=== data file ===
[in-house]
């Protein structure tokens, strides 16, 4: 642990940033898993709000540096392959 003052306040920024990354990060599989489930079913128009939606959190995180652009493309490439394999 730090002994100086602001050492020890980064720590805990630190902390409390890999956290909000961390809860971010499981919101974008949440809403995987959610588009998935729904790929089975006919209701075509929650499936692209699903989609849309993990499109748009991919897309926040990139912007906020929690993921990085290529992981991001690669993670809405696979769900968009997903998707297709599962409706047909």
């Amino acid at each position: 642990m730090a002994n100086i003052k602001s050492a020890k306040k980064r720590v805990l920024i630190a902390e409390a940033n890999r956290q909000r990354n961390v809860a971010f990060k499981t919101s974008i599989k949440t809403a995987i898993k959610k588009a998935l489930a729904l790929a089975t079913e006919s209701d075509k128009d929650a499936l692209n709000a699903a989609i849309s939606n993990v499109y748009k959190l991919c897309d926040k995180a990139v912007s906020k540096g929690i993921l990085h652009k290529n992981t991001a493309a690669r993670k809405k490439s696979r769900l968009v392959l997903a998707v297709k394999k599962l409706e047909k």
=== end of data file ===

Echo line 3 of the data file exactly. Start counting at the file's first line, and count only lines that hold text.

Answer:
């Amino acid at each position: 642990m730090a002994n100086i003052k602001s050492a020890k306040k980064r720590v805990l920024i630190a902390e409390a940033n890999r956290q909000r990354n961390v809860a971010f990060k499981t919101s974008i599989k949440t809403a995987i898993k959610k588009a998935l489930a729904l790929a089975t079913e006919s209701d075509k128009d929650a499936l692209n709000a699903a989609i849309s939606n993990v499109y748009k959190l991919c897309d926040k995180a990139v912007s906020k540096g929690i993921l990085h652009k290529n992981t991001a493309a690669r993670k809405k490439s696979r769900l968009v392959l997903a998707v297709k394999k599962l409706e047909k």